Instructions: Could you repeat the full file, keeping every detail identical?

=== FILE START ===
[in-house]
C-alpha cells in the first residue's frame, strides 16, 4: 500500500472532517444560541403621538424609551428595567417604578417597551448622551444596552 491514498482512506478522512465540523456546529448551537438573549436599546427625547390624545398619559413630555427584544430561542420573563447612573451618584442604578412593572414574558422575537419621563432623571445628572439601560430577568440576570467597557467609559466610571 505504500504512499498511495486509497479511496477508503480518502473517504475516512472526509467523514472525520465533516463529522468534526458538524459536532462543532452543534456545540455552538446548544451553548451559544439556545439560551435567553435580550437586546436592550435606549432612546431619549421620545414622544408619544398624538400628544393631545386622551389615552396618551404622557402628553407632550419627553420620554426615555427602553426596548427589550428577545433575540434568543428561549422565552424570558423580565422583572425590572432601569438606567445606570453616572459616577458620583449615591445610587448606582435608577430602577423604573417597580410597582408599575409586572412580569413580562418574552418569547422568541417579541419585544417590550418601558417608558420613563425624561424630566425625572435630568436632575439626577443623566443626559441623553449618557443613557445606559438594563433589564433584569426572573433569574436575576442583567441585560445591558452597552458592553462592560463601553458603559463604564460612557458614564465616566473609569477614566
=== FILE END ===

[in-house]
C-alpha cells in the first residue's frame, strides 16, 4: 500500500472532517444560541403621538424609551428595567417604578417597551448622551444596552 491514498482512506478522512465540523456546529448551537438573549436599546427625547390624545398619559413630555427584544430561542420573563447612573451618584442604578412593572414574558422575537419621563432623571445628572439601560430577568440576570467597557467609559466610571 505504500504512499498511495486509497479511496477508503480518502473517504475516512472526509467523514472525520465533516463529522468534526458538524459536532462543532452543534456545540455552538446548544451553548451559544439556545439560551435567553435580550437586546436592550435606549432612546431619549421620545414622544408619544398624538400628544393631545386622551389615552396618551404622557402628553407632550419627553420620554426615555427602553426596548427589550428577545433575540434568543428561549422565552424570558423580565422583572425590572432601569438606567445606570453616572459616577458620583449615591445610587448606582435608577430602577423604573417597580410597582408599575409586572412580569413580562418574552418569547422568541417579541419585544417590550418601558417608558420613563425624561424630566425625572435630568436632575439626577443623566443626559441623553449618557443613557445606559438594563433589564433584569426572573433569574436575576442583567441585560445591558452597552458592553462592560463601553458603559463604564460612557458614564465616566473609569477614566